Millennials are leading the pack when it comes to getting advice, diversifying their portfolios and going green, according to a new Legg Mason survey.
Contrary to stereotype, 60 per cent of millennials were found to use an adviser compared to 32 per cent of baby boomers.
Just under two-thirds of baby boomers were optimistic about investment opportunities as opposed to 81 per cent of millennials, and only 24 per cent of baby boomers felt they had expert/advanced investment knowledge as compared to over half (58 per cent) of millennials.
While cash allocations remain equal at 26 per cent amongst the generations, the younger generation chooses to allocate a smaller portion (20 per cent as opposed to 29 per cent) of their portfolio to equities.
Interestingly, while baby boomers could potentially benefit more from the diversification benefits of alternative assets, millennials allocate double the percentage of baby boomers (12 per cent as opposed to six per cent) to alternatives and precious metals.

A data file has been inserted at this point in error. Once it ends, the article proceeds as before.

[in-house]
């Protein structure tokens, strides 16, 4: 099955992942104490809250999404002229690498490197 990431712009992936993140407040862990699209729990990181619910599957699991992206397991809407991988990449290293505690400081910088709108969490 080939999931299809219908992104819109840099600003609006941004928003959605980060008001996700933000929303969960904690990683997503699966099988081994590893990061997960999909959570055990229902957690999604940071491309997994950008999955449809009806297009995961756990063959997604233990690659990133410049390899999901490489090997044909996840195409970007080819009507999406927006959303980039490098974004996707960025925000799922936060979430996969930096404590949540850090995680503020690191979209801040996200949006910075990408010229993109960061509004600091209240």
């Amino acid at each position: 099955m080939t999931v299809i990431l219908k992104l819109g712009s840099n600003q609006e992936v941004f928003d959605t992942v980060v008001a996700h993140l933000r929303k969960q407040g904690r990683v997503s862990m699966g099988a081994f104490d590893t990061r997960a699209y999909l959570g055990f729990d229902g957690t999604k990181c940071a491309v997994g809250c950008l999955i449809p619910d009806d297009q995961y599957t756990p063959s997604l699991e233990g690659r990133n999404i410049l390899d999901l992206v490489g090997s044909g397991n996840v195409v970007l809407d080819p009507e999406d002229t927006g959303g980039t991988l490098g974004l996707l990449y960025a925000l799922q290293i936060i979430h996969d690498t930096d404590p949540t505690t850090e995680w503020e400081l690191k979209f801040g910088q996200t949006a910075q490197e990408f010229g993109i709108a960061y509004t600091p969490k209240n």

Millennials also take a different approach to market volatility, with over half (54 per cent) of surveyed millennials citing that market volatility is positive if properly managed, as opposed to only 24 per cent of baby boomers.
Confidence in retirement savings is also on the rise for the younger generation as 76 per cent of millennials say they’re confident they’ll have enough money for a comfortable retirement.